There are echoes of the 1990's transition to non-linear editing systems – déjà vu for Paul. When he first introduced Lightworks to tape and film editors, everyone agreed that it was the future of post-production, and that it was coming down the pike quickly. Still, most editors or post-production companies were unwilling to take the plunge.

Technological adaptation often takes on a herd mentality, which can be smart strategy in an industry where millions of dollars are at stake. A herd provides safety. Decisions are made slowly, risk is diluted among a large number of participants. But when changes come, they are often sudden and absolute. It can become a matter of submitting to the change or getting trampled.

Paul said of those early days at Lightworks: "There was a six to nine month period in which we sold about five machines, but what we did during that period is kept talking to people and we trained a lot of young people who could absolutely see that digital editing was their future. Then quite suddenly people said 'maybe it's time to do this'. We went, overnight almost, from having sold 5 machines to selling 100."

Though Codex has been meticulously designed, piece by piece, from the ground up, the technology itself is not revolutionary. "It's putting a bunch of stuff together which, on its own, is fairly familiar. There's nothing particularly new in this, it's just very careful engineering of well-known things."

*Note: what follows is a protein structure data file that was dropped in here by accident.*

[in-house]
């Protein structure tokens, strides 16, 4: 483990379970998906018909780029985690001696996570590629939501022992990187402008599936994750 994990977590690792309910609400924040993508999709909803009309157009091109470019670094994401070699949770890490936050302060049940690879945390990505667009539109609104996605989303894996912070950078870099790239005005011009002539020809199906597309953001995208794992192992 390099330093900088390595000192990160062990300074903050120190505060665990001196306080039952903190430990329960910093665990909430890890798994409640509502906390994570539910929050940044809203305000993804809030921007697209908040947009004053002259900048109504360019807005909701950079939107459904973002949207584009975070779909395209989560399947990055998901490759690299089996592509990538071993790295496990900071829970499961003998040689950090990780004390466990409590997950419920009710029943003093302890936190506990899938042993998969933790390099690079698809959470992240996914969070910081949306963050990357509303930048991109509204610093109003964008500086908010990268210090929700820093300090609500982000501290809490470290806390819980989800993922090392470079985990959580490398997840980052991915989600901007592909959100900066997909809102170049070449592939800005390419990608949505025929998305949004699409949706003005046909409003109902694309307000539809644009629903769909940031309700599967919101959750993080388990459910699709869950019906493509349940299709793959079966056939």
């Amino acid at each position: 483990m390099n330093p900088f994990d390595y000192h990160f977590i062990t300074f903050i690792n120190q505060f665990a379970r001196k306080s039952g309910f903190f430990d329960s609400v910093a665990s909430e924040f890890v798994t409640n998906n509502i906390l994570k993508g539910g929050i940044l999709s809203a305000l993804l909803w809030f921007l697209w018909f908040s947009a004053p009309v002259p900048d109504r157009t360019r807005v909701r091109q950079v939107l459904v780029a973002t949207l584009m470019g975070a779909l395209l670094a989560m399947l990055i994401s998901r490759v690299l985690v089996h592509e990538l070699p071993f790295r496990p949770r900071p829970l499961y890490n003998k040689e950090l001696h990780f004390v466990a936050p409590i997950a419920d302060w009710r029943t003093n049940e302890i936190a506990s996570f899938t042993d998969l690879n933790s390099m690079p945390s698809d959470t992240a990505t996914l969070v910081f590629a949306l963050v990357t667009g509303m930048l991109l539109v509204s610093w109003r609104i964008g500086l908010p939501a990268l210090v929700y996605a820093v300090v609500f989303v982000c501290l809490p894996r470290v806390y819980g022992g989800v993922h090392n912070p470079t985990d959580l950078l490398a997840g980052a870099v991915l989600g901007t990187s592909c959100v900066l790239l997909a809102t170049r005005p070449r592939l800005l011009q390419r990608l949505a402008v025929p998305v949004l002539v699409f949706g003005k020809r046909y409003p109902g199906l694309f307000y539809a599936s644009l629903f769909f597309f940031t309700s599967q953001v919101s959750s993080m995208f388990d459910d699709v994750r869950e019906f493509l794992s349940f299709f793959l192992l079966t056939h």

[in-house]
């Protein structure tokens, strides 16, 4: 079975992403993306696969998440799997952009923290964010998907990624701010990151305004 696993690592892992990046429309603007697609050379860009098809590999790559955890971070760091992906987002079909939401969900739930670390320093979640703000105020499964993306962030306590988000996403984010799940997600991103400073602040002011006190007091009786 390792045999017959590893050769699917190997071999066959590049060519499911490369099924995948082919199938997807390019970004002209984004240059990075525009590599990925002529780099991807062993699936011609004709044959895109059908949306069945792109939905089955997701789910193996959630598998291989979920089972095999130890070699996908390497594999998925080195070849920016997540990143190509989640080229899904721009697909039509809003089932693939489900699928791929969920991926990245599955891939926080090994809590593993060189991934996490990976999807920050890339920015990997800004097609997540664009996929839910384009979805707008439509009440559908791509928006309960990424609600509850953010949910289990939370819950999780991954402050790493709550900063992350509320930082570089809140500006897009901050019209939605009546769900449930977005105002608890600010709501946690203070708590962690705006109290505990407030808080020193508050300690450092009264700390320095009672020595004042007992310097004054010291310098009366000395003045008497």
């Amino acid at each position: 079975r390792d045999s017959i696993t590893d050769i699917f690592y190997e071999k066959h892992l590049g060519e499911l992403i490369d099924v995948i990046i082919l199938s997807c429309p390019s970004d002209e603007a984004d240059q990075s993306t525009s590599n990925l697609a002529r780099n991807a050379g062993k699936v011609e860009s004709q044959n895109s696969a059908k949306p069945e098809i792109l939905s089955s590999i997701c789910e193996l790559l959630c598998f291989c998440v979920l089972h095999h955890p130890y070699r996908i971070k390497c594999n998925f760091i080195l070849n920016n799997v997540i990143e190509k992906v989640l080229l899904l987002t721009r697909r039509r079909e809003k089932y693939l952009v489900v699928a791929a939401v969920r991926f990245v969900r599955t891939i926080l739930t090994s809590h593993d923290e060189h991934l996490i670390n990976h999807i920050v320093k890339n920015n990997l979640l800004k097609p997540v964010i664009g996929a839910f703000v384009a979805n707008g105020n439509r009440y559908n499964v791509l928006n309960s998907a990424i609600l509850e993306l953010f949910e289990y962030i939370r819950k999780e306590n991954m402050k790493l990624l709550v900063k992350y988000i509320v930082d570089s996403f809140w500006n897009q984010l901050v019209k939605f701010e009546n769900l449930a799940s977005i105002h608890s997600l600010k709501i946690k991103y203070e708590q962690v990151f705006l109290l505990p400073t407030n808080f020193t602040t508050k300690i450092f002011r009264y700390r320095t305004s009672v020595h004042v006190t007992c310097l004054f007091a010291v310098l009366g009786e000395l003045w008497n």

Inside, the Codex contains a fairly straightforward RAID 3, but it operates at one gigabyte per second bandwidth and is built to withstand extreme conditions of shock and temperature. "We can record just about anything built, and usually at considerably more than 24 frames a second. We can record them at 60 frames a second. We can record two cameras at once. We want to be able to handle whatever is thrown at us. We don't want to be the limiting factor."

I had seen Codex at work at the Axis Films HD camera tests in February, and told Paul that my initial impression was that the Codex box seemed like the iPod of digital disk recorders. The machine seemed simple, intuitive, slick.

"Making it slick is very non-trivial," Paul explained, "Delwyn is just about the best engineer we've worked with. He is very good at making certain things actually work. There's an awful lot of stuff out there that sort of works, but we're trying very, very hard to make what we do actually work in such a way that nobody has to mess with it."